I was a little trigger happy in anticipation of capturing a bird flying away from the nest cavity. Sad to say, I took far too many shots of a nuthatch poking its head out of the hole and none of the desirable gesture of the food exchange at the nest cavity that were in focus. Once again I was reminded I must be more discriminating when I press the shutter release. The two photographs below are two of my favorites from the afternoon. I like the first shot because this scenario could have resulted in the gesture I sought but the bird on the left never turned around to offer its prize to the other bird. The final frame I got of this scene was the bird from the cavity exiting at high speed behind the other bird that never turned around. The second photograph shows the bird (probably the same bird as in the first) with a still-wriggling creature in its beak. The bug writhed through several frames before the bird disappeared into the nest and gave his prey to the nestlings.
It’s late spring in the Blue Mountains of Oregon and it is beautiful. I’m here to photograph Great Gray Owls but they are elusive creatures. And, so far, despite having a Forest Service map that indicates possible nest sites and despite walking more than seven miles in a day and a half on dirt roads, dusty trails, and across wildflower covered meadows in search of some of the possible thirty nest platforms installed by the Forest Service and the owls that might be using them, we have come up empty. We have discovered four out of thirty nest platforms in the area, only three intact, and those were empty. Discovering the nest platforms on Saturday after finding nothing on Friday has inspired us. The only other evidence we have found so far is a fallen stump with remnants of an owl nest some years in the past, and a single feather from an owl branchling —a branchling is what young owls are called when they leave the nest but have not yet fledged.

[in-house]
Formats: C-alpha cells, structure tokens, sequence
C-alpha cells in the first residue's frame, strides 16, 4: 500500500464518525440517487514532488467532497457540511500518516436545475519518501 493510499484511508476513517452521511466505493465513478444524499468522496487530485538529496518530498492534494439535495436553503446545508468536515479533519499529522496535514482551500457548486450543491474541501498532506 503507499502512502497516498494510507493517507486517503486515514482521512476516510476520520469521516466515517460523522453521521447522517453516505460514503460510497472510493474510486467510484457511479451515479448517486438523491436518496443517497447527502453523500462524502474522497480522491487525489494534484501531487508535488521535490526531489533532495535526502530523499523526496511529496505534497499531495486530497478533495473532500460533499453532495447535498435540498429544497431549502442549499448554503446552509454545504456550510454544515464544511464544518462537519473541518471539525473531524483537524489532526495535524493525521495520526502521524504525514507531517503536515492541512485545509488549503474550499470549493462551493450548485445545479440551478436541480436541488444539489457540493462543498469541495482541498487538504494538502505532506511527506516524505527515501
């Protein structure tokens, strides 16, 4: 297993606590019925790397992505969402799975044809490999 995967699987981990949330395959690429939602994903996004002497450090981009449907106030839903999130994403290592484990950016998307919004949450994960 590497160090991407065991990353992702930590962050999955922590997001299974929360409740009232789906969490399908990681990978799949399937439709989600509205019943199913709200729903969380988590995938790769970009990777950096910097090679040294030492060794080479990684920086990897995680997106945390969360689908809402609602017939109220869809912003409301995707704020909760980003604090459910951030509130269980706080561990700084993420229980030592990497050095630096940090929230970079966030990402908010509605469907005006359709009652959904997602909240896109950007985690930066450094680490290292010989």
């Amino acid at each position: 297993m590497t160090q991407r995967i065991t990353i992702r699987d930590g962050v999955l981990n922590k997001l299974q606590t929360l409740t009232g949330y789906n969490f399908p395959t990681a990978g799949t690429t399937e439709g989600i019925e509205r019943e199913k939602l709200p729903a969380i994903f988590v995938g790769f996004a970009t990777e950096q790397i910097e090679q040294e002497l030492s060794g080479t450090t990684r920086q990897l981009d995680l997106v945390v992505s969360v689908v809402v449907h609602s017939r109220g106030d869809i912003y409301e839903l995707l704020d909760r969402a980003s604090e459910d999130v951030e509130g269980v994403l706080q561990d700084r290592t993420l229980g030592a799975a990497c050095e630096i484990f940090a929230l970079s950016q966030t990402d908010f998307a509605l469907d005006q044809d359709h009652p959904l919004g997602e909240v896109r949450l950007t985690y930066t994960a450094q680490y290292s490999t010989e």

Although we haven’t seen, let alone photographed, any Great Gray Owls, we are enthused about our mission and awestruck by the beauty and serenity of this place. Wildflowers are sprinkled across the meadows and birds sing surrounding us with their melodies. Columbine, wild rose, blue and yellow lupine, larkspur, yarrow, and mule’s ears are everywhere. After about five hours criss-crossing meadows and forests in search of the owls, we decided to go to breakfast. We’d been at it since 4AM and needed a break. But, we decided we couldn’t leave without taking some photographs so instead of going to breakfast right away, we spent another hour photographing the Mule’s Ears. I used my 10.5 mm fisheye with my Nikon D500 for a different perspective on these rather ordinary, daisy-like flowers.